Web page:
25Isaac De Reimer17001701
26Thomas Noell17011702
27Phillip French17021703
28William Peartree17031707
29Ebenezer Wilson17071710
30Jacobus Van Cortlandt (1st term)17101711
31Caleb Heathcote17111714
32John Johnstone17141719
33Jacobus Van Cortlandt (2nd term)17191720
34Robert Walters17201725
35Johannes Jansen17251726
36Robert Lurting17261735 †
37Paul Richard17351739
38John Cruger17391744 August 13 †
39Stephen Bayard17441747
40Edward Holland17471757 †
41John Cruger, Jr.17571766
42Whitehead Hicks17661776
43David Matthews17761783
44James Duane17841789
45Richard Varick17891801
46Edward Livingston18011803Democratic-Republican
47DeWitt Clinton (1st term)18031807
48Marinus Willett18071808
49DeWitt Clinton (2nd term)18081810Democratic-Republican
50Jacob Radcliff (1st term)18101811
51DeWitt Clinton (3rd term)18111815Democratic-Republican
52John Ferguson18151815
53Jacob Radcliff (2nd term)18151818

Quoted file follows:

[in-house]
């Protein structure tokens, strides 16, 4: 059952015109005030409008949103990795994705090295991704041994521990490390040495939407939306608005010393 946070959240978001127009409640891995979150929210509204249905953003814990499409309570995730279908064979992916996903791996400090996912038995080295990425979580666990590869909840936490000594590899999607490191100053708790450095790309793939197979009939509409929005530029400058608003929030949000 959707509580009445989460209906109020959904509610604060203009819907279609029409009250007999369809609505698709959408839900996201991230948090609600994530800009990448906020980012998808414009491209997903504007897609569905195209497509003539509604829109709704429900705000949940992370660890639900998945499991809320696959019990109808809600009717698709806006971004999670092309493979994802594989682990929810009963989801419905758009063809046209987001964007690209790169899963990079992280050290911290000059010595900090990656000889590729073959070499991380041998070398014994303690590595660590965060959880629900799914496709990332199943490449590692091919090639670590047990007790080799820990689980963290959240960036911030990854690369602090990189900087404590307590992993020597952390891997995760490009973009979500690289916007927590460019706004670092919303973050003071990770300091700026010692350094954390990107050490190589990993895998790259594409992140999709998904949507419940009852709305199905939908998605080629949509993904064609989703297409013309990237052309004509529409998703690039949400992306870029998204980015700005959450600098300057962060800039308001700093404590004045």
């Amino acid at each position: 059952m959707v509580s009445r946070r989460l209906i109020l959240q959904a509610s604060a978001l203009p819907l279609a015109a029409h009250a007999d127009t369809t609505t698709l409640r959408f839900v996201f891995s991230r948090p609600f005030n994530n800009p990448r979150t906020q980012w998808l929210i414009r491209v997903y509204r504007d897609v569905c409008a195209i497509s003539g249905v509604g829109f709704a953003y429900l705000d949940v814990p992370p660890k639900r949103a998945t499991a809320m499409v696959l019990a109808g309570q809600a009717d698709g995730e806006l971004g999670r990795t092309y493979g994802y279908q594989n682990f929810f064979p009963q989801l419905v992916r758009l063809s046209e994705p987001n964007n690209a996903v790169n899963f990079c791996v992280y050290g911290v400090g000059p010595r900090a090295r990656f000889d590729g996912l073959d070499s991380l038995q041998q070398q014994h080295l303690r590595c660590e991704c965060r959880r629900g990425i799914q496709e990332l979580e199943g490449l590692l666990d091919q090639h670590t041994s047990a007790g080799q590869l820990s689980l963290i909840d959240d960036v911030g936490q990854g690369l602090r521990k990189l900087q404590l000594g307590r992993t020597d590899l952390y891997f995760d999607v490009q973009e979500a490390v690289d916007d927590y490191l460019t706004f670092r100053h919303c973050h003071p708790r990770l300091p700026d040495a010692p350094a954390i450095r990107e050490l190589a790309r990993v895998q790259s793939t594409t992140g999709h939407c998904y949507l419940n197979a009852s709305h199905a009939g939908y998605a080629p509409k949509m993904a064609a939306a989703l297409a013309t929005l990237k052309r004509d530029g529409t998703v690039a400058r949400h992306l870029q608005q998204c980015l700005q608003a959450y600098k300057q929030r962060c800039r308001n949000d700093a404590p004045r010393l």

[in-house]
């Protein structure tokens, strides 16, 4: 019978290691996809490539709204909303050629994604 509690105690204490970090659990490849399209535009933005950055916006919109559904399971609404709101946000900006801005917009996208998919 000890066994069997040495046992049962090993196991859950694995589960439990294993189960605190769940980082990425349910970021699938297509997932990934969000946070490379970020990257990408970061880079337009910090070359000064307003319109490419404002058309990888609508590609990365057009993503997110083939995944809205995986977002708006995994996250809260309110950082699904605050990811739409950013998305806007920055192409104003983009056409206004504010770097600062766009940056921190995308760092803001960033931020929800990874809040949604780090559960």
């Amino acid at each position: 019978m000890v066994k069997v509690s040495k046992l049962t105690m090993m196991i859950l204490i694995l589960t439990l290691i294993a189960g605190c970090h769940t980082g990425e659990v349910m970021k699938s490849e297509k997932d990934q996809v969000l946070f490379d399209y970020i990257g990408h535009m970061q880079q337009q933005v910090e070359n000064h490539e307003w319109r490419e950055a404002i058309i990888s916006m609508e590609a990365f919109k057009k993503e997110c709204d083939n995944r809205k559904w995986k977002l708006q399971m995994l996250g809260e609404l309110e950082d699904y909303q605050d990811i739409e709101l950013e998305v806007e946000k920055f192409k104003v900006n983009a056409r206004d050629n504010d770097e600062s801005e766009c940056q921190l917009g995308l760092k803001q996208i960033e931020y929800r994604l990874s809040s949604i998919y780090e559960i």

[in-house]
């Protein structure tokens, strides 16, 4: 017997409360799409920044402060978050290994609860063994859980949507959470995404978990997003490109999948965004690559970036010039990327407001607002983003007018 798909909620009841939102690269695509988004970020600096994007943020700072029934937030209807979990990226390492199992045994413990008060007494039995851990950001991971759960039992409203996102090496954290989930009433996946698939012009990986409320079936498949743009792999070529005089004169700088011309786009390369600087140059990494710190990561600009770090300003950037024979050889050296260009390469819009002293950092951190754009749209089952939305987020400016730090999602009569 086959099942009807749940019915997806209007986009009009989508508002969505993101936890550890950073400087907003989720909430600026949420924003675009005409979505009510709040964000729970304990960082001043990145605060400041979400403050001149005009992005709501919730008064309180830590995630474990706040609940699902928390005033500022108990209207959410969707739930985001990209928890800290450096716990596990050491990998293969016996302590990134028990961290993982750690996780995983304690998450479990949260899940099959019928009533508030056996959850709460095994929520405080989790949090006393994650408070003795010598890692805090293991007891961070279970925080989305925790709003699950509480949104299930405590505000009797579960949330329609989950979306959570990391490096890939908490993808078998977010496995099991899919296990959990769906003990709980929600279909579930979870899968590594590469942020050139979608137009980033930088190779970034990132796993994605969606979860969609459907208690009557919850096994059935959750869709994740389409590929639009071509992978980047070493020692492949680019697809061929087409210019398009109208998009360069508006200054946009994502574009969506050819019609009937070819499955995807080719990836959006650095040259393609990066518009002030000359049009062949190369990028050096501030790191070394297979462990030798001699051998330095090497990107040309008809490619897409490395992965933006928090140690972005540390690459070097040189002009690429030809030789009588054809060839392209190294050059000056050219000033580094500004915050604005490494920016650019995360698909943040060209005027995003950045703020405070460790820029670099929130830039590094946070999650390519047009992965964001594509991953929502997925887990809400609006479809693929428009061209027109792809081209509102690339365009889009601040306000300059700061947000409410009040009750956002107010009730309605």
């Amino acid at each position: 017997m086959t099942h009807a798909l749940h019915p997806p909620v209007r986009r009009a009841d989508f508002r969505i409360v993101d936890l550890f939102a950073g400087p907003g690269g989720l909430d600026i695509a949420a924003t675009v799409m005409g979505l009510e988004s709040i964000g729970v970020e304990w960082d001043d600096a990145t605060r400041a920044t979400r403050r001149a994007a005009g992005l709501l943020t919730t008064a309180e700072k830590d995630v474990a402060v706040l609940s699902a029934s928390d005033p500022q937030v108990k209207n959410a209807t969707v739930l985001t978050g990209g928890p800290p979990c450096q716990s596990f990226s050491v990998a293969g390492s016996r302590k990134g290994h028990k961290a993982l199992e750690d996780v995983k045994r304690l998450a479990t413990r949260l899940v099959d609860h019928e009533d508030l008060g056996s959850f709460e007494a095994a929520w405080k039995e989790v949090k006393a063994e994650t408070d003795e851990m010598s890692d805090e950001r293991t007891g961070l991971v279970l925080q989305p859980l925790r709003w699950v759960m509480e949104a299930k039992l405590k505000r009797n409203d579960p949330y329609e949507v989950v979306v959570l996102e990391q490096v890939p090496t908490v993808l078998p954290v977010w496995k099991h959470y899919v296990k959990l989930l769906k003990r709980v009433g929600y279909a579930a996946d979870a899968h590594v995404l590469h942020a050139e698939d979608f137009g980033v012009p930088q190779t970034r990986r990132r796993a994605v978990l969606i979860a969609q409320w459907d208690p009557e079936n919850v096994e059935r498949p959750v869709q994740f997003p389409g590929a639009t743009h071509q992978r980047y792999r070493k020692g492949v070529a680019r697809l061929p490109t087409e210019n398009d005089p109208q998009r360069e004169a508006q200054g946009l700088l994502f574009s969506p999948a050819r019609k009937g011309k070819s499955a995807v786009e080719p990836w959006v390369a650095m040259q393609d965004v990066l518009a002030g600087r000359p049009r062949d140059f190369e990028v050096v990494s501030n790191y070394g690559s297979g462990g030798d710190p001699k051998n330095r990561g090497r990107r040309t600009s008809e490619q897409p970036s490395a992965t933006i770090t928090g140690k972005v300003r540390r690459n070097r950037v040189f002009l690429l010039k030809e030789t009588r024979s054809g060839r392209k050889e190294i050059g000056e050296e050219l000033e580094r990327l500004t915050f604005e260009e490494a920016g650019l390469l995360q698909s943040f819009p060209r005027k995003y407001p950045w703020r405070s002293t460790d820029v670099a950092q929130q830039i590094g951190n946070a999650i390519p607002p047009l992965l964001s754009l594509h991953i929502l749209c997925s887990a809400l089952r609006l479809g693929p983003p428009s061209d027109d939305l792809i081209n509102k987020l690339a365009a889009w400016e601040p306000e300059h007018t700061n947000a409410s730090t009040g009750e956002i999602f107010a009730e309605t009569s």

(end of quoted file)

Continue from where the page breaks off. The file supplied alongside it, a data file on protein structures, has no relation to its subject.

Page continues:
54Cadwallader D. Colden18181821Federalist
55Stephen Allen18211824 
56William Paulding, Jr. (1st term)18251826Democratic
57Philip Hone18261827Whig
58William Paulding Jr. (2nd term)18271829Democratic
59Walter Bowne18291832
60Gideon Lee18331834

(died in office)


  1. Peter Delanoy was the first and only directly-elected mayor of New York[3] until 1834. Appointed mayors resumed in the wake of Leisler's Rebellion.

Popularly-elected mayors of the unconsolidated City[edit]

Under the Charter of 1834, mayors were elected annually. After 1849, they served two-year terms.

no.[2]NameStarting year of OfficeEnding year of OfficePolitical Party
61Cornelius Van Wyck Lawrence18341837Democratic
62Aaron Clark18371839Whig
63Isaac Varian18391841Democratic
64Robert Morris18411844
65James Harper18441845American Republican / Know-Nothing
66William F. Havemeyer (1st term)18451846Democratic
67Andrew H. Mickle18461847
68William Brady18471848Whig
69William F. Havemeyer (2nd term)18481849Democratic
70Caleb Smith Woodhull18491851Whig
71Ambrose Kingsland18511853
72Jacob Aaron Westervelt18531855Democratic
73Fernando Wood (1st term)18551858
74Daniel F. Tiemann18581860Coalition (People's Union / American / Democratic)